Oral contraception, smoking and inflammatory bowel disease--findings in the Royal College of General Practitioners Oral Contraception Study

Int J Epidemiol. 1989 Mar;18(1):105-7. doi: 10.1093/ije/18.1.105.


Data from the Royal College of General Practitioners Oral Contraception Study have been examined to determine whether oral contraceptive use was associated with the development of Crohn's disease or ulcerative colitis. Over a 17 year period Crohn's disease developed in 42 women and ulcerative colitis in 78. The incidence of both diseases was greater in oral contraceptive users compared to non-users with the rate ratio for Crohn's disease being 1.7 (95% confidence limits, 0.88, 3.2) and for ulcerative colitis being 1.3 (95% confidence limits 0.82, 2.0). For both diseases incidence was unrelated to parity or social class, but women smoking at recruitment had a greater incidence of Crohn's disease (rate ratio 1.8, 95% confidence limits 0.93, 3.3) and a reduced incidence of ulcerative colitis (rate ratio 0.68, 95% confidence limits 0.41, 1.1). Although these results are based on small numbers and could be chance findings, they are consistent with other studies showing associations between oral contraceptive use, smoking and the development of Crohn's disease and ulcerative colitis.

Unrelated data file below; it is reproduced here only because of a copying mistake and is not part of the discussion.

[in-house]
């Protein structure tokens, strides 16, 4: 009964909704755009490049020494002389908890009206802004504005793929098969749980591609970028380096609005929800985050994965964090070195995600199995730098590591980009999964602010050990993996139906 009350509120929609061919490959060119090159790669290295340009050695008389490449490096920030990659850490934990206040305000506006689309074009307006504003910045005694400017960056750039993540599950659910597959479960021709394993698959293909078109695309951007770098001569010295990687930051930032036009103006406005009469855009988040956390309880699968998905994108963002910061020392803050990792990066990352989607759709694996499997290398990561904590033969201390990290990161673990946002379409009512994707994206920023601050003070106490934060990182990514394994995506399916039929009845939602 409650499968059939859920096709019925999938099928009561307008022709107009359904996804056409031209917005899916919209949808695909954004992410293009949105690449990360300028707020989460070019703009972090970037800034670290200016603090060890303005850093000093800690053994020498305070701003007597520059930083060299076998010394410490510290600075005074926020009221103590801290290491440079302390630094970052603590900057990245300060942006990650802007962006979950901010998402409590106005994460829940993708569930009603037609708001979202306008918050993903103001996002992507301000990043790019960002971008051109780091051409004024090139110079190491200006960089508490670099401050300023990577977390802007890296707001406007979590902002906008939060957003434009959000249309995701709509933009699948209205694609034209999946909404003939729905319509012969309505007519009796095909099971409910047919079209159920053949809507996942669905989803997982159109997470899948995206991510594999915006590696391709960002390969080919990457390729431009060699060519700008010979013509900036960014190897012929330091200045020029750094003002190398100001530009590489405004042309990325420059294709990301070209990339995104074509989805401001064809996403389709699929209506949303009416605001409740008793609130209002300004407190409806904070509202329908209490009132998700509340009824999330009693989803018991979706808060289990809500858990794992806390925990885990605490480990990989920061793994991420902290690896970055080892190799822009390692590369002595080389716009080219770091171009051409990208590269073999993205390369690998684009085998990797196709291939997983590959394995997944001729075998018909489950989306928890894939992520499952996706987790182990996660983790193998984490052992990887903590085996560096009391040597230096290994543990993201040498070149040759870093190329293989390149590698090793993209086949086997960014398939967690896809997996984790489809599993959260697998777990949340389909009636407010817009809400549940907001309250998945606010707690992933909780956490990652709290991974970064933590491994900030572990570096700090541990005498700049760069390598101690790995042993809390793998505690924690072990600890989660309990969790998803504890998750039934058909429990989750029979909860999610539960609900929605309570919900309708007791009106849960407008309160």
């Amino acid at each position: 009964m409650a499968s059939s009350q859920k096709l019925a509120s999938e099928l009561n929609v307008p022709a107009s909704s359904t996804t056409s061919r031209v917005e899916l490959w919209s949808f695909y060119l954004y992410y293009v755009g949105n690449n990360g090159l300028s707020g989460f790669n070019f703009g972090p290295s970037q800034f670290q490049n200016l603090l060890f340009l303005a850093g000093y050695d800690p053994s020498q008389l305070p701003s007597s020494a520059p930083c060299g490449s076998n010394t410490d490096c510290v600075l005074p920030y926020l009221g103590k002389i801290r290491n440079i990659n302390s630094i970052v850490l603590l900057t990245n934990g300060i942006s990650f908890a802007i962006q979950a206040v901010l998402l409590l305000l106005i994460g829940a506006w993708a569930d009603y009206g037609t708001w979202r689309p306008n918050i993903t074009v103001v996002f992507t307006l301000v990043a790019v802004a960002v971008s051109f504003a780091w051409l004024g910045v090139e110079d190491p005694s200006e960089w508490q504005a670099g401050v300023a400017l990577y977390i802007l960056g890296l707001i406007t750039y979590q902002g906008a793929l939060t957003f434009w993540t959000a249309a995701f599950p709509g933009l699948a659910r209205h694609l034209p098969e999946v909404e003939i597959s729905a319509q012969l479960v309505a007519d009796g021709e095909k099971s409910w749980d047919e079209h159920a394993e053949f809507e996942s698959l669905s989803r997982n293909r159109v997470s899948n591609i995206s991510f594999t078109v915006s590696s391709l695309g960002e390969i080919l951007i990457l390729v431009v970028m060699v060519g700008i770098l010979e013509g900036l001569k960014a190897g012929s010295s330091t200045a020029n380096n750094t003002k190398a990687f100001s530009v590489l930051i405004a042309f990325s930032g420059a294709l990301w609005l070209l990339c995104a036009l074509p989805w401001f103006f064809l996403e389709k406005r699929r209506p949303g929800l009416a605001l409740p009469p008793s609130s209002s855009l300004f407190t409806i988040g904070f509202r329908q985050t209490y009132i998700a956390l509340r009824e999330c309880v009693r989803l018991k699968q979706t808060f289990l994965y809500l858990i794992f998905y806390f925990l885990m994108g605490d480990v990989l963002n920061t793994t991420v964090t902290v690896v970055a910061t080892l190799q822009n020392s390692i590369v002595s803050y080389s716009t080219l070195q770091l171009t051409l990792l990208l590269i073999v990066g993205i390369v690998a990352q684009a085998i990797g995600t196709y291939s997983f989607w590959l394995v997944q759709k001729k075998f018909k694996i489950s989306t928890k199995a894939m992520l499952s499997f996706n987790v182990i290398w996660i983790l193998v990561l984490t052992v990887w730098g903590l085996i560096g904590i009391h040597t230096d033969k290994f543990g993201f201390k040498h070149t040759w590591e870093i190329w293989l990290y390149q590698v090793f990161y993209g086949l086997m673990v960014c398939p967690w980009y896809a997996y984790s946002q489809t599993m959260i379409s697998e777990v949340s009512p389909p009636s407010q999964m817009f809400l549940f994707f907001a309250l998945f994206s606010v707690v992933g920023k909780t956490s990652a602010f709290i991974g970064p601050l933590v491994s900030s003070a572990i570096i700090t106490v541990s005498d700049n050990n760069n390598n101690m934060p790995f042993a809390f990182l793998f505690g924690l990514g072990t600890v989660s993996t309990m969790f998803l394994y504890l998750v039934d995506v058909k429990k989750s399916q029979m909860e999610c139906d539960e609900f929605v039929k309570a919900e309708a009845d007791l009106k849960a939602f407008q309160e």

MeSH terms

  • Adolescent
  • Adult
  • Colitis, Ulcerative / chemically induced
  • Colitis, Ulcerative / epidemiology
  • Colitis, Ulcerative / etiology*
  • Contraceptives, Oral / adverse effects*
  • Crohn Disease / chemically induced
  • Crohn Disease / epidemiology
  • Crohn Disease / etiology*
  • Female
  • Humans
  • Middle Aged
  • Smoking / adverse effects*
  • United Kingdom


  • Contraceptives, Oral